It’s not longer just a question of passively accepting the vision of the standards developers, I’m afraid. And if you don’t believe me, tell me -do you think the future lies in W3C’s XHTML 2 standard (July 2006 draft) or W3C’s HTML 5 standard (hmm, latest draft came out on 11 February 2008)? If there’s a schism within W3C and W3C Consortium Members such as Microsoft, Sun, Opera and Google, which sect will you follow? Or do you feel the need to avoid the religious wars and join the agnostics?

4 Responses to “Losing My Religion”

  1. Colour me agnostic.

    Lots of the W3C’s standards have historically carried much equivocation. One of the things I remember about reading WCAG1 was seeing the authors pretty much say that in the end, running resources through automated testing just wasn’t possible and that when push came to shove you just had to go with your own judgment.

    Much of the push towards the XHTML vision came from a view of the web that owed much to TBL’s semantic vision. But most of us now see the Semantic Web as being horribly splintered and, in some cases, dying on the vine. A web for machines is still only in its early infancy so, yes, the W3C is getting close to obsessing over the long term and forgetting about the problems of now. In that sense, HTML 5 is useful but isn’t really a solution for the 10 years down the line you mention – a world of much more machine-mediated connection and mobile needs. That’s why we need XHTML 2 as well.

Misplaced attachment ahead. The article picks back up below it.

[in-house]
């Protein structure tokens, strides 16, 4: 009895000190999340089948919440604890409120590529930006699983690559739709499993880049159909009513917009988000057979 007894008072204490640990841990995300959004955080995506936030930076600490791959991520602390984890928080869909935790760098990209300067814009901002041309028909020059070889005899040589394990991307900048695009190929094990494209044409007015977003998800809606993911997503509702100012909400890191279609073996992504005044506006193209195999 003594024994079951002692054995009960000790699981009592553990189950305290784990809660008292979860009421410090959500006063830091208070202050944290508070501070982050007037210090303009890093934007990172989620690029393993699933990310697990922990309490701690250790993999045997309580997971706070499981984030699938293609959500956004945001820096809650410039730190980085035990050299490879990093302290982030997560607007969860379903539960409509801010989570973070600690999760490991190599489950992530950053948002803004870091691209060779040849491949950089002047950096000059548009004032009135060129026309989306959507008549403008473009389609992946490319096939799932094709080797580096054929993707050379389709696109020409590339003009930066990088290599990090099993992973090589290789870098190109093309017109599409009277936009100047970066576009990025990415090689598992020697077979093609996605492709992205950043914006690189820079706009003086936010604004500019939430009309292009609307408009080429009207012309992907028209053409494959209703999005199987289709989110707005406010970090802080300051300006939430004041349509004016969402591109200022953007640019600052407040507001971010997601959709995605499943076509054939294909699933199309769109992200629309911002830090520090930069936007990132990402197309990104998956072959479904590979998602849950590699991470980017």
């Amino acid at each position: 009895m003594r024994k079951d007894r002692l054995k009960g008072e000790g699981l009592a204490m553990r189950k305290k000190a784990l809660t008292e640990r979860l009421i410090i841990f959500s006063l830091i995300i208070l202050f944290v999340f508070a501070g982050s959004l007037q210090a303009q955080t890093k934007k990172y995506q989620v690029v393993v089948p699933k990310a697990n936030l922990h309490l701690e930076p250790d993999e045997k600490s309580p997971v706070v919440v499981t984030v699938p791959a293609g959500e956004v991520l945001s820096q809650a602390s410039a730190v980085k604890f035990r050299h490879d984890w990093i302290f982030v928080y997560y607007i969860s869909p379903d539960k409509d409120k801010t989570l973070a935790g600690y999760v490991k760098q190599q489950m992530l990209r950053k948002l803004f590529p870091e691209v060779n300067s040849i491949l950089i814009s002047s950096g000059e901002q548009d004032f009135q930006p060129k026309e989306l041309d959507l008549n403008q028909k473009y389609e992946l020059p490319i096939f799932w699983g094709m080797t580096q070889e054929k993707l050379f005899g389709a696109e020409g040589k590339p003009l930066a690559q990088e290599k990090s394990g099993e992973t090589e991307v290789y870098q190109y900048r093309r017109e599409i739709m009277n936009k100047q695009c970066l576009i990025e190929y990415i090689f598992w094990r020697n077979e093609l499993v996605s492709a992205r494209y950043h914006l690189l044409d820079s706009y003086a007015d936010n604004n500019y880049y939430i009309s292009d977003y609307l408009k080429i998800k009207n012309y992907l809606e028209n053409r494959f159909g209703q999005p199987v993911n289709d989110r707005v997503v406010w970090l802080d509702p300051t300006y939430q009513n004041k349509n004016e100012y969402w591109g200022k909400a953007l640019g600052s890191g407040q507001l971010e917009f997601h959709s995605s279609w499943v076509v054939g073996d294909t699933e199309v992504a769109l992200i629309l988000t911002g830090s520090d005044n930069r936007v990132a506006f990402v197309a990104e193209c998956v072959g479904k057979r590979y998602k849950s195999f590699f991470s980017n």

At this point I must look like an appalling fence-sitter, as indeed I am. I tend to work to XHTML1.x Strict standards for what I do, for example, because it fits the purpose of my work. We should never lose sight of why we are doing what we do, not for whom do it. If we don’t, we don’t forget that the standards are really a peripheral concern – useful and good, but not the driving reason for a project. And it should never become that way because if it does, we risk leaving our audiences behind and becoming utterly irrelevant.

    Let things stand or fall on their strengths; if XHTML2 is really necessary and useful it will survive. If not, it will not. simple as that. The same applies to HTML5. Get them both out there and let some Darwinism happen.